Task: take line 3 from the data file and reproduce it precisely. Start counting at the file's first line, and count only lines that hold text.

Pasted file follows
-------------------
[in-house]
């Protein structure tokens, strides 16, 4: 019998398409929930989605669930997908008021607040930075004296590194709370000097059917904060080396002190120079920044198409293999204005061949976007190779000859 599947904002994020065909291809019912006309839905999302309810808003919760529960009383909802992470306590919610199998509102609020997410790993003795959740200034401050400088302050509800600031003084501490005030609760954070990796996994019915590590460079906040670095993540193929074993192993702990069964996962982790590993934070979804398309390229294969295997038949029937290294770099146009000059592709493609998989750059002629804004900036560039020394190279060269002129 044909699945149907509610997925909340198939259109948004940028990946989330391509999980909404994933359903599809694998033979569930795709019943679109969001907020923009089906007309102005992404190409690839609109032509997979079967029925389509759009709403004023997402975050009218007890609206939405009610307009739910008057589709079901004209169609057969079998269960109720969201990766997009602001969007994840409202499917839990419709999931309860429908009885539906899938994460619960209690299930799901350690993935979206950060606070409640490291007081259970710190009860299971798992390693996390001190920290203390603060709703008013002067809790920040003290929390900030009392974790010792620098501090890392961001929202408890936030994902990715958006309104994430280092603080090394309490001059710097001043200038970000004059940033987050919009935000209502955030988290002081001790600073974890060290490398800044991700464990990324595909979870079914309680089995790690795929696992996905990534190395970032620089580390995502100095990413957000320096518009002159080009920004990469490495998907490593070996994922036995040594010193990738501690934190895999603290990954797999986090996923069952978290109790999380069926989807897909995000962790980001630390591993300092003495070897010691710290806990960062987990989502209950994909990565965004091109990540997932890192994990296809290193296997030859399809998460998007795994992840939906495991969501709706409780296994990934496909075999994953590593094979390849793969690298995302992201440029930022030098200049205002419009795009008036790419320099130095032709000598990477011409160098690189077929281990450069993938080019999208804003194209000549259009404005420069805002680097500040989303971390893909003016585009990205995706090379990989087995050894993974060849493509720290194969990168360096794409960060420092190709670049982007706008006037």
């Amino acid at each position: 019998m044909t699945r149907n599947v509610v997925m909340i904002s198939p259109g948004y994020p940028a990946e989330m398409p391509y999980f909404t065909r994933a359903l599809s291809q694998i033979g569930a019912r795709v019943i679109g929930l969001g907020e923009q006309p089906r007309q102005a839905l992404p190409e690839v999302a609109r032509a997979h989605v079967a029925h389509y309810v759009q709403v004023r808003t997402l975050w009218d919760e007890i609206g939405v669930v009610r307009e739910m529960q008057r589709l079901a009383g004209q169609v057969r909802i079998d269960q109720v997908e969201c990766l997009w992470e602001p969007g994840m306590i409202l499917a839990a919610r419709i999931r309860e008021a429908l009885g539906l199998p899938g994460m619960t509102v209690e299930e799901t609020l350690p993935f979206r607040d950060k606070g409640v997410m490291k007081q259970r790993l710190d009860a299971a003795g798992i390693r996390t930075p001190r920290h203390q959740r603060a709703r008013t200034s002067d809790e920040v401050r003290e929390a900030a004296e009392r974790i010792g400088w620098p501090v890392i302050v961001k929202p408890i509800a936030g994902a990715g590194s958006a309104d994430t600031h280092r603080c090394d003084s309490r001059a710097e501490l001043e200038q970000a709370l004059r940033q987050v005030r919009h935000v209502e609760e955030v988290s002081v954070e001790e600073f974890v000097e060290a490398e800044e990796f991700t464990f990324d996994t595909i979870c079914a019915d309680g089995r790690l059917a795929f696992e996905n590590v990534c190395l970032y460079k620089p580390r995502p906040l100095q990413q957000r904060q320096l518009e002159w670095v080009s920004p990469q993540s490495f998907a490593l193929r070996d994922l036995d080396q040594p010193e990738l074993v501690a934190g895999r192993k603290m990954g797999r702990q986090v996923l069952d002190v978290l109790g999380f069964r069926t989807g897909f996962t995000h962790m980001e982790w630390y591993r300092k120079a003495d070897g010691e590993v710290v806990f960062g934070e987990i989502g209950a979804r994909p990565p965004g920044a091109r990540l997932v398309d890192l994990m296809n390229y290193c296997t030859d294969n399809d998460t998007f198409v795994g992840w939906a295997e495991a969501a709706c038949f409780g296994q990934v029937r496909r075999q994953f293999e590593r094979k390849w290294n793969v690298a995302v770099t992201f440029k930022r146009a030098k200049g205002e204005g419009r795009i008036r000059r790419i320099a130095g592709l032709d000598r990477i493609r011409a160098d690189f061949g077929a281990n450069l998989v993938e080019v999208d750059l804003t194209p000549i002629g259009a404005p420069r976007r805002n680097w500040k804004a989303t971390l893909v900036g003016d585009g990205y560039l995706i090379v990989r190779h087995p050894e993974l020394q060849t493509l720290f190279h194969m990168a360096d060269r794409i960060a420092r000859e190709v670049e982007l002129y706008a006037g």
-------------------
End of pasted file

């Amino acid at each position: 019998m044909t699945r149907n599947v509610v997925m909340i904002s198939p259109g948004y994020p940028a990946e989330m398409p391509y999980f909404t065909r994933a359903l599809s291809q694998i033979g569930a019912r795709v019943i679109g929930l969001g907020e923009q006309p089906r007309q102005a839905l992404p190409e690839v999302a609109r032509a997979h989605v079967a029925h389509y309810v759009q709403v004023r808003t997402l975050w009218d919760e007890i609206g939405v669930v009610r307009e739910m529960q008057r589709l079901a009383g004209q169609v057969r909802i079998d269960q109720v997908e969201c990766l997009w992470e602001p969007g994840m306590i409202l499917a839990a919610r419709i999931r309860e008021a429908l009885g539906l199998p899938g994460m619960t509102v209690e299930e799901t609020l350690p993935f979206r607040d950060k606070g409640v997410m490291k007081q259970r790993l710190d009860a299971a003795g798992i390693r996390t930075p001190r920290h203390q959740r603060a709703r008013t200034s002067d809790e920040v401050r003290e929390a900030a004296e009392r974790i010792g400088w620098p501090v890392i302050v961001k929202p408890i509800a936030g994902a990715g590194s958006a309104d994430t600031h280092r603080c090394d003084s309490r001059a710097e501490l001043e200038q970000a709370l004059r940033q987050v005030r919009h935000v209502e609760e955030v988290s002081v954070e001790e600073f974890v000097e060290a490398e800044e990796f991700t464990f990324d996994t595909i979870c079914a019915d309680g089995r790690l059917a795929f696992e996905n590590v990534c190395l970032y460079k620089p580390r995502p906040l100095q990413q957000r904060q320096l518009e002159w670095v080009s920004p990469q993540s490495f998907a490593l193929r070996d994922l036995d080396q040594p010193e990738l074993v501690a934190g895999r192993k603290m990954g797999r702990q986090v996923l069952d002190v978290l109790g999380f069964r069926t989807g897909f996962t995000h962790m980001e982790w630390y591993r300092k120079a003495d070897g010691e590993v710290v806990f960062g934070e987990i989502g209950a979804r994909p990565p965004g920044a091109r990540l997932v398309d890192l994990m296809n390229y290193c296997t030859d294969n399809d998460t998007f198409v795994g992840w939906a295997e495991a969501a709706c038949f409780g296994q990934v029937r496909r075999q994953f293999e590593r094979k390849w290294n793969v690298a995302v770099t992201f440029k930022r146009a030098k200049g205002e204005g419009r795009i008036r000059r790419i320099a130095g592709l032709d000598r990477i493609r011409a160098d690189f061949g077929a281990n450069l998989v993938e080019v999208d750059l804003t194209p000549i002629g259009a404005p420069r976007r805002n680097w500040k804004a989303t971390l893909v900036g003016d585009g990205y560039l995706i090379v990989r190779h087995p050894e993974l020394q060849t493509l720290f190279h194969m990168a360096d060269r794409i960060a420092r000859e190709v670049e982007l002129y706008a006037g």